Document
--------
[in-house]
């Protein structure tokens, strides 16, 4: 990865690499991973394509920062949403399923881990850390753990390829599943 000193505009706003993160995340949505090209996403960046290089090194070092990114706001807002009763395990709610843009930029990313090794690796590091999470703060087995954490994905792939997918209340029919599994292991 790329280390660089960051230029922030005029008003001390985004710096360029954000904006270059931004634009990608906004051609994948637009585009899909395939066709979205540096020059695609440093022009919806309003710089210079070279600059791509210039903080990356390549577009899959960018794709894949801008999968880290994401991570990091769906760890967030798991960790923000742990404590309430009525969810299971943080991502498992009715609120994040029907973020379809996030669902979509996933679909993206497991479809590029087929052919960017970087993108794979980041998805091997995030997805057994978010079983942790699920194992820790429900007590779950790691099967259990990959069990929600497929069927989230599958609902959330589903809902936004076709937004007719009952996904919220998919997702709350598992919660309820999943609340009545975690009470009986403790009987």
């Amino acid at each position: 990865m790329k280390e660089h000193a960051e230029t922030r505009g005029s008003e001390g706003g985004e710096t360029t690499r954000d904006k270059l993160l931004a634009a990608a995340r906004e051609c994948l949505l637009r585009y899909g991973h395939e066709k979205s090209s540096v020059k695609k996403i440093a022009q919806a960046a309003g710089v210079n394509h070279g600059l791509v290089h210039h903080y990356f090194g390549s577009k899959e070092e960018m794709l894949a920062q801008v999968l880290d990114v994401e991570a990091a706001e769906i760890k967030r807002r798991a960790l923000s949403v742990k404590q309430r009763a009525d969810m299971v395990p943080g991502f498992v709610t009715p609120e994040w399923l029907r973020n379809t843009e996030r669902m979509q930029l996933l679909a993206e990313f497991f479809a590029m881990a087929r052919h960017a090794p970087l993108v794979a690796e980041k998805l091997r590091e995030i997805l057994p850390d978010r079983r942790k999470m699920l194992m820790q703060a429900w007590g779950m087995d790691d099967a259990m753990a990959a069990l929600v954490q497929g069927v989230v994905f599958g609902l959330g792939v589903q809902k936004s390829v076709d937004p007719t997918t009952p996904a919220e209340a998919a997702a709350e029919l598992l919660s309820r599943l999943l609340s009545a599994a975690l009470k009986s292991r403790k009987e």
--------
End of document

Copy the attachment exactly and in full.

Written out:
[in-house]
């Protein structure tokens, strides 16, 4: 990865690499991973394509920062949403399923881990850390753990390829599943 000193505009706003993160995340949505090209996403960046290089090194070092990114706001807002009763395990709610843009930029990313090794690796590091999470703060087995954490994905792939997918209340029919599994292991 790329280390660089960051230029922030005029008003001390985004710096360029954000904006270059931004634009990608906004051609994948637009585009899909395939066709979205540096020059695609440093022009919806309003710089210079070279600059791509210039903080990356390549577009899959960018794709894949801008999968880290994401991570990091769906760890967030798991960790923000742990404590309430009525969810299971943080991502498992009715609120994040029907973020379809996030669902979509996933679909993206497991479809590029087929052919960017970087993108794979980041998805091997995030997805057994978010079983942790699920194992820790429900007590779950790691099967259990990959069990929600497929069927989230599958609902959330589903809902936004076709937004007719009952996904919220998919997702709350598992919660309820999943609340009545975690009470009986403790009987």
């Amino acid at each position: 990865m790329k280390e660089h000193a960051e230029t922030r505009g005029s008003e001390g706003g985004e710096t360029t690499r954000d904006k270059l993160l931004a634009a990608a995340r906004e051609c994948l949505l637009r585009y899909g991973h395939e066709k979205s090209s540096v020059k695609k996403i440093a022009q919806a960046a309003g710089v210079n394509h070279g600059l791509v290089h210039h903080y990356f090194g390549s577009k899959e070092e960018m794709l894949a920062q801008v999968l880290d990114v994401e991570a990091a706001e769906i760890k967030r807002r798991a960790l923000s949403v742990k404590q309430r009763a009525d969810m299971v395990p943080g991502f498992v709610t009715p609120e994040w399923l029907r973020n379809t843009e996030r669902m979509q930029l996933l679909a993206e990313f497991f479809a590029m881990a087929r052919h960017a090794p970087l993108v794979a690796e980041k998805l091997r590091e995030i997805l057994p850390d978010r079983r942790k999470m699920l194992m820790q703060a429900w007590g779950m087995d790691d099967a259990m753990a990959a069990l929600v954490q497929g069927v989230v994905f599958g609902l959330g792939v589903q809902k936004s390829v076709d937004p007719t997918t009952p996904a919220e209340a998919a997702a709350e029919l598992l919660s309820r599943l999943l609340s009545a599994a975690l009470k009986s292991r403790k009987e």